Immigrant rights group files complaint against Santa Clarita councilman over 'proud racist' remark
Los Angeles-based immigrant rights advocates announced Tuesday that they have filed formal complaints against a Santa Clarita councilman they say deserves to be censured for violating the city’s code of ethics and conduct by declaring himself “a proud racist.”
The Full Rights for Immigrants Coalition has sent letters to state Atty. Gen. Jerry Brown, Los Angeles County Dist. Atty. Steve Cooley and the U.S. Department of Justice, alleging that Councilman Bob Kellar “breached the public’s trust and has acted in an unethical, racist, xenophobic and biased manner by making public comments scapegoating so-called illegal immigrants.”
The group also alleges that Kellar violated at least eight provisions of Santa Clarita’s ethics and conduct policy, which requires that municipal leaders be “independent, impartial and accountable to the people they serve.”
The complaint further targets the remaining members of the Santa Clarita City Council, who the immigrant rights’ advocates charge violated their “fiduciary duties and responsibilities...by not speaking out and condemning” Kellar’s statements.
The legal complaint stems from a Jan. 16 anti-illegal-immigration rally in Santa Clarita, where Kellar, a veteran councilman and two-time mayor, spoke. In his comments, Kellar referred to a statement by former President Theodore Roosevelt that the United States has a place for only one flag and only one language.
Kellar, a former LAPD officer, said those remarks caused some people to accuse him of being racist, to which he replied that if believing in America causes people to think he's a racist, "then I'm a proud racist."
The councilman has said that he stands by his remarks, which he said were personal and have been misconstrued. He insisted that he abhors racism, and he has received zealous support from many Santa Clarita residents.
But the immigrant rights advocates said that Kellar was introduced as a councilman during the anti-illegal immigration rally, and they quoted from a transcript of Kellar’s remarks in which he spoke about conducting business at City Hall the day before the gathering.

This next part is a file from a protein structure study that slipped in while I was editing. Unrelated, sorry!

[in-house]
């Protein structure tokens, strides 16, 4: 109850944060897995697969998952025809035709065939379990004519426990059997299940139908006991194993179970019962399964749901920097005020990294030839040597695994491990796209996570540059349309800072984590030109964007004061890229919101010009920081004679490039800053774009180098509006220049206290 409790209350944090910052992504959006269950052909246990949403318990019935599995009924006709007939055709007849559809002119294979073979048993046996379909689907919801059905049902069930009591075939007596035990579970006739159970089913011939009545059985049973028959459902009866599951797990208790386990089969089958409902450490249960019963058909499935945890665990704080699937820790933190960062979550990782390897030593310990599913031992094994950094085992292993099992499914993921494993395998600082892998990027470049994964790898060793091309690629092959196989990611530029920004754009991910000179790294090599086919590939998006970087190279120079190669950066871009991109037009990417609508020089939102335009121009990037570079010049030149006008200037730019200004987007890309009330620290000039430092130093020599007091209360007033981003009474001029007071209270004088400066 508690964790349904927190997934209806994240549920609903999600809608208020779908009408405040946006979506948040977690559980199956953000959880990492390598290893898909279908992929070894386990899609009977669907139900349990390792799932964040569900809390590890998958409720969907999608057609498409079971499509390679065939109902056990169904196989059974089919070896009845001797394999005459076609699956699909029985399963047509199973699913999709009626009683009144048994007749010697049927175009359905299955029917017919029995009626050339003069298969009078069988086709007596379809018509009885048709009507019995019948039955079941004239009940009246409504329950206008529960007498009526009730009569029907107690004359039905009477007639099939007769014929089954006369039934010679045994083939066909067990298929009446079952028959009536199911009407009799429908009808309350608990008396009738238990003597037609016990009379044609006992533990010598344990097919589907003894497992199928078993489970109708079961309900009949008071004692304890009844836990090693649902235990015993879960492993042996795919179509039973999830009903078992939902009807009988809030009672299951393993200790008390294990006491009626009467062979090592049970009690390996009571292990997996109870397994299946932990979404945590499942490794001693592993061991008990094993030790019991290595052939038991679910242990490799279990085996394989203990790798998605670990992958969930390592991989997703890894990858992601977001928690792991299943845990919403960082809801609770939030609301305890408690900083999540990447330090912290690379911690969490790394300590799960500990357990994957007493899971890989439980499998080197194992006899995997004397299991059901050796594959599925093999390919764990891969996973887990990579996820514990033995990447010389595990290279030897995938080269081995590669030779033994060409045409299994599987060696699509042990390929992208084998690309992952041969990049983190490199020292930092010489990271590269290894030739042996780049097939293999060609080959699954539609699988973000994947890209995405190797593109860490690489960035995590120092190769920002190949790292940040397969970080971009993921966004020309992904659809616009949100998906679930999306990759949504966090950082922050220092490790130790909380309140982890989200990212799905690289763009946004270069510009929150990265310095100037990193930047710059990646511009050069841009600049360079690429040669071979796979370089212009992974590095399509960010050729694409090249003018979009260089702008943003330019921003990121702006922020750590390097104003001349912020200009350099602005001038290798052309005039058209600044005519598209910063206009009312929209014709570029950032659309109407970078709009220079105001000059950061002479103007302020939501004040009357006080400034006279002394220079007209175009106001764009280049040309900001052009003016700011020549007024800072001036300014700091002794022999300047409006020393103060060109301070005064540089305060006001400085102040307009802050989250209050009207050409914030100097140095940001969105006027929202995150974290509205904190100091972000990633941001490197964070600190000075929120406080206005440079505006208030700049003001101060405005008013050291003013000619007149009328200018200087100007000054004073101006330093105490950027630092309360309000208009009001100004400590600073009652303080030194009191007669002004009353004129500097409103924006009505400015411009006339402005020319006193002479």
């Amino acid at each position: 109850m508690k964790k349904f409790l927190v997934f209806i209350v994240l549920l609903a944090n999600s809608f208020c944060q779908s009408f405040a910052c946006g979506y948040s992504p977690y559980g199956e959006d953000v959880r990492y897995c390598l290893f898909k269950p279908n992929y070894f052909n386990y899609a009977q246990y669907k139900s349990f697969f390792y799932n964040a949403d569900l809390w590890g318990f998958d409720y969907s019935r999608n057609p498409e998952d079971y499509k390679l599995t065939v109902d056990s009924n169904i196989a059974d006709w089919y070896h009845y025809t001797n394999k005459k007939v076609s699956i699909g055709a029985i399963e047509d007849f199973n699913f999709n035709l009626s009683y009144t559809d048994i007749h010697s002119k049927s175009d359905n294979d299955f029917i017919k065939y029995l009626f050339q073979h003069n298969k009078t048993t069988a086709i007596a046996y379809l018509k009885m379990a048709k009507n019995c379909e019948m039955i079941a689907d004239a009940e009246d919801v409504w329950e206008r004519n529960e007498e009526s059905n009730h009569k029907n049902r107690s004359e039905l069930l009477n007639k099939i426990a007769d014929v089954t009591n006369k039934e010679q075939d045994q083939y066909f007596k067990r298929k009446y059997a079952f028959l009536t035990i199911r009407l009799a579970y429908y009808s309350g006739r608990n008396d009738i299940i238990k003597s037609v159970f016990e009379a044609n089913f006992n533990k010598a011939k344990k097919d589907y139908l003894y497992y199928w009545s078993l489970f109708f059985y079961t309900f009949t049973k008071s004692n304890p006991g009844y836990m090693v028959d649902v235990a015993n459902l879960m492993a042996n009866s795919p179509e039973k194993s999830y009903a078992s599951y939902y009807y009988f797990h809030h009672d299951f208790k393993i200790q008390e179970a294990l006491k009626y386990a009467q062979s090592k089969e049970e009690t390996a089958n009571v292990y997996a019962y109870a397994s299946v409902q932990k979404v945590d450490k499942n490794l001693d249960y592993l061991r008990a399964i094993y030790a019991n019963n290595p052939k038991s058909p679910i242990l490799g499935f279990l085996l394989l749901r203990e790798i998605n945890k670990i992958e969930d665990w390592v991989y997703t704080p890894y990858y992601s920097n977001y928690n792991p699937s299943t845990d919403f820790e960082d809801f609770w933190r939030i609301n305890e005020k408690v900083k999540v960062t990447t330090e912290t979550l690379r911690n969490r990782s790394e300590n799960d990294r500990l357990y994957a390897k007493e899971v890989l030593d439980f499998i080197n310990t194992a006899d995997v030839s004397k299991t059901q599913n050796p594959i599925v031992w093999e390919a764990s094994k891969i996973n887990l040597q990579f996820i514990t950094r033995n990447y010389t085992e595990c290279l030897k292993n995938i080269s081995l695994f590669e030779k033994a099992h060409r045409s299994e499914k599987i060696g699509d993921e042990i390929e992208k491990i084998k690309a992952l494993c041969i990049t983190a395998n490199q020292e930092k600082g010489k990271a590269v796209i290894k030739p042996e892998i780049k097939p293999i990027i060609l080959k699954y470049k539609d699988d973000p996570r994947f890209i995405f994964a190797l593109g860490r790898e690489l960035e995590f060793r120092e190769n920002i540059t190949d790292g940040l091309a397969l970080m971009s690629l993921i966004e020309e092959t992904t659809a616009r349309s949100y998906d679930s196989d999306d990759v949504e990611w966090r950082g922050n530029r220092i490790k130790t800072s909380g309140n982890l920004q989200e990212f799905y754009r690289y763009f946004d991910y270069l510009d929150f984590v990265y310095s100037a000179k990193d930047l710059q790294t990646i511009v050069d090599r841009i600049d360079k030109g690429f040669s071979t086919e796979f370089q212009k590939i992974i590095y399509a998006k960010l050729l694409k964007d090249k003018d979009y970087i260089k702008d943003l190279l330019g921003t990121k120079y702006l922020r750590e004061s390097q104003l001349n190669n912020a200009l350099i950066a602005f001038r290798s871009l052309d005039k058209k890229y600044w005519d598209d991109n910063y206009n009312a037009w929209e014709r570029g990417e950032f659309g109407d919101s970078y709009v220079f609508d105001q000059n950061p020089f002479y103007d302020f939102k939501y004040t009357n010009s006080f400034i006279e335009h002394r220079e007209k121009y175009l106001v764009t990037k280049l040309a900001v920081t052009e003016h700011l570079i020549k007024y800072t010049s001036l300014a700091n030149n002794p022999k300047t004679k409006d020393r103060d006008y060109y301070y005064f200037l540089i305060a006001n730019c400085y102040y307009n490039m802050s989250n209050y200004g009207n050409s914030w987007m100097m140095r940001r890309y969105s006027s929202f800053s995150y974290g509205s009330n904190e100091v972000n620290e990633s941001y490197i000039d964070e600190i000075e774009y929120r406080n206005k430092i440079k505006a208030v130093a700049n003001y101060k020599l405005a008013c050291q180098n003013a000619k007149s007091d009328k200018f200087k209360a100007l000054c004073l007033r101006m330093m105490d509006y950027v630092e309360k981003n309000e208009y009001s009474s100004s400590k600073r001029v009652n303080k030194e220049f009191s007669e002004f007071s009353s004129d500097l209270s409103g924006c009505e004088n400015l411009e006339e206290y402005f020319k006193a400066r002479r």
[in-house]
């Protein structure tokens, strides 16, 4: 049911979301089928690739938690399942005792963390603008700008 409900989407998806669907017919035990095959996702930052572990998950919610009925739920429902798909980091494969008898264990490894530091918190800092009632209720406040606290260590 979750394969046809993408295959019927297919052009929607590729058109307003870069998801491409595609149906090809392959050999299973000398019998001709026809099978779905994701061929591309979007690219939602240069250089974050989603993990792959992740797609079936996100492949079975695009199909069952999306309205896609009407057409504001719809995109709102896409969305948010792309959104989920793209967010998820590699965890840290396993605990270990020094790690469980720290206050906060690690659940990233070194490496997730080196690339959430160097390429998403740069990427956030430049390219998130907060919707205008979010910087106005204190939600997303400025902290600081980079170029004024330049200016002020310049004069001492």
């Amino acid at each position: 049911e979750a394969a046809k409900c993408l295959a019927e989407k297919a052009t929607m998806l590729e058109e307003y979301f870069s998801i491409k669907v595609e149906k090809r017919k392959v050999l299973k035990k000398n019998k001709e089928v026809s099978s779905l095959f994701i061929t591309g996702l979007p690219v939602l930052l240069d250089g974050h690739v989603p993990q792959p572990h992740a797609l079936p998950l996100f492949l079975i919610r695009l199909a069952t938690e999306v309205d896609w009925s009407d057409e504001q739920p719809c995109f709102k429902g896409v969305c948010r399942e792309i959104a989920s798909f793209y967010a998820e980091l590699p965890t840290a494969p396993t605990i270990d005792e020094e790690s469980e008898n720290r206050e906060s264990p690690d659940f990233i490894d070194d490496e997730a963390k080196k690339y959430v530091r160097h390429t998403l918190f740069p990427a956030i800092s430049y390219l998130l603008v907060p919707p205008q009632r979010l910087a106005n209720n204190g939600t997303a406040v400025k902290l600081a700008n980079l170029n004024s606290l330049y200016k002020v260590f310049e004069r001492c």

They also accuse Kellar of being a member of the Santa Clarita Valley Independent Minutemen group -- a staunch anti-illegal immigration organization whose members sometimes patrol the U.S.-Mexico border in an attempt to prevent illicit crossings. Kellar has denied being a member of the group, which helped organize the rally at which he spoke.
“He should have explained that he was speaking as an individual and not as a public figure,” said John Fernandez, a member of the Full Rights for Immigrants Coalition.
“When a duly elected leader promotes divisive speech, that is essentially hate speech,” said Robert Gittelson, another coalition member.
Supporters of Kellar jeered the immigrant rights advocates, chanted the councilman’s name and at one point physically tried to prevent the advocates from briefing the press in front of Santa Clarita City Hall before a scheduled council meeting Tuesday.
“A man voiced his personal opinion; that is not a violation,” shouted Randy Thompson, a Santa Clarita resident since 1967. “Bob Kellar stated that he is against illegals. He supports American laws.”
“Get of my town right now,” one woman screamed from her car. “Who do you think you are? Do you read the papers? Everyone here is behind Bob Kellar.”
Chris Hall, who has lived in Santa Clarita for four years, said he was saddened by the rowdy spectacle between the rival groups. “This is painful for me to watch,” said Hall, who has worked in the city for 15 years. “It’s getting totally out of control. It affects our community.”
Speaking at the council meeting, Kellar said he had been bombarded with calls and e-mails, and had had several conversations with residents who expressed concerns about the affect illegal immigrants were having on the city. He suggested the council include the issue of illegal immigration on a future agenda. Other council members suggested organizing a study session on the matter.
-- Ann M. Simmons in Santa Clarita